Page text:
By Heather Miller

I have three children ranging from seven to three. For the past seven turkey days I have labored over a hot stove making it all. There was nothing this feast did not have. Turkey, mashed potatoes, stuffing, macaroni and cheese, green bean casserole… get the idea. I worked in the kitchen for hours, missing my favorite TV tradition, the parade, in exchange for making amazing holiday memories for my children. The time would come where I was ready to unveil the delicious meal I had worked so hard to prepare and I could not be more excited. The kicker? Not one of my three spawns wanted to touch a thing that I had made.

I have heard it all. They don’t like “that kind” of macaroni and cheese. Green beans are gross. The stuffing has green stuff in it. It has sent me into a complete frenzy on certain years. I have totally lost it, and not even eaten a plate for myself. I end up heating up frozen dinosaur shaped chicken nuggets for them and letting them eat as many rolls as they can fit into their little bodies.

Not this year.

I am all for tradition. I would really love nothing more than for my bundles of joy to sit at the table with me and dine on a slaved over, traditional Thanksgiving meal. Thing is, that is not happening with my family. Not any time soon, anyway. I have finally admitted this to myself and will not be turning on the stove for anything this year. This year I will be a guest at someone’s home and pack a cooler full of peanut butter and jelly sandwiches for my ungrateful children. They will be allowed to eat and drink as much unhealthy food as they would like so that I am able to enjoy this holiday, adult style. If I am being honest, this is most likely the way that our Thanksgivings will go for the next several years.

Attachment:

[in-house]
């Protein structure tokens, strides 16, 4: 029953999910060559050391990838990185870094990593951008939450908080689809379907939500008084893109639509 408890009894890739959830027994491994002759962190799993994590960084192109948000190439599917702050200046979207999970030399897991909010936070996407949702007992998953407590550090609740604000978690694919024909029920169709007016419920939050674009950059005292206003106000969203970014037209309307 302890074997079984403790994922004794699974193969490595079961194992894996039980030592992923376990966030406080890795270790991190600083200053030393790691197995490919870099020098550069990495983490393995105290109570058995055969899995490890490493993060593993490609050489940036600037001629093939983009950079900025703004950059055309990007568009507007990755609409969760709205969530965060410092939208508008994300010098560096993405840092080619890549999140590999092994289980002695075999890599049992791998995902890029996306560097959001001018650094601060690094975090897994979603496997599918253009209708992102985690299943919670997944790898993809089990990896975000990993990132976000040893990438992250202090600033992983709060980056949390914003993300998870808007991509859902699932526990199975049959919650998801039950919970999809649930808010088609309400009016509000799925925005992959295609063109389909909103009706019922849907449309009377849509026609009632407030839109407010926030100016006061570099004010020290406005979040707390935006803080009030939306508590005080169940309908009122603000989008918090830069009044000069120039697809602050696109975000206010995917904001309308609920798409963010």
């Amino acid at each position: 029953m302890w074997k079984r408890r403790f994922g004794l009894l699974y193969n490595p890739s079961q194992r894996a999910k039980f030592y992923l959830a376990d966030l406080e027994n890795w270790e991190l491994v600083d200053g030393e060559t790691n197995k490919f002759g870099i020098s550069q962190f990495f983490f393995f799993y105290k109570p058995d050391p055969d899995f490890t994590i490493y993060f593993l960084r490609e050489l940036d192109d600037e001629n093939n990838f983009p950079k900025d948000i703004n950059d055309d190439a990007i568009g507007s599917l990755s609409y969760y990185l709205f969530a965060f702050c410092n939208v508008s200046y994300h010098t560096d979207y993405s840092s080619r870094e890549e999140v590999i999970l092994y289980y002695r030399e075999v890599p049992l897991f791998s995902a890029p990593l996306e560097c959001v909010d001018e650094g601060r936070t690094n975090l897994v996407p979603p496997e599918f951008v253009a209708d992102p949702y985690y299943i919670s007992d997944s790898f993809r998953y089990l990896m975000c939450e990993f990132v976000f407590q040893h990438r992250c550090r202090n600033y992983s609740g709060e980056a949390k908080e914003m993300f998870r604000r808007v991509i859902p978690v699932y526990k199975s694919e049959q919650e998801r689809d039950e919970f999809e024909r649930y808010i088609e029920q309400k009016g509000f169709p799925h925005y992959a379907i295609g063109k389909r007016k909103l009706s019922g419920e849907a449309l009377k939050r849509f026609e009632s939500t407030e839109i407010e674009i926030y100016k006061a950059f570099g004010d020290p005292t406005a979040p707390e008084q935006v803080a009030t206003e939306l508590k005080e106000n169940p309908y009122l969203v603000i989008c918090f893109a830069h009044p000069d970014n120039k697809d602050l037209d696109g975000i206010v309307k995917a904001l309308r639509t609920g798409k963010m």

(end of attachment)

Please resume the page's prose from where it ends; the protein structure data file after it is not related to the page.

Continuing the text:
I would like to give a huge shout out to you moms who are able to corral your troops to the table and have them appreciate your hard work. I envy those whose children chow down on turkey and stuffing, only to ask for seconds. Truth be told, I am pretty sure that there are days when my kids get by on only juice boxes, and who knows, that could definitely be what happens on Thanksgiving. So be it.

Moral of this story is to pick your battles. Let go when you need to and take the easy road because I assure you there will be plenty of times ahead where there isn’t even an option of an easy road. Buck up then, but until then, pour yourself a glass of wine, let them eat another cookie so they’ll be quiet and enjoy the ride!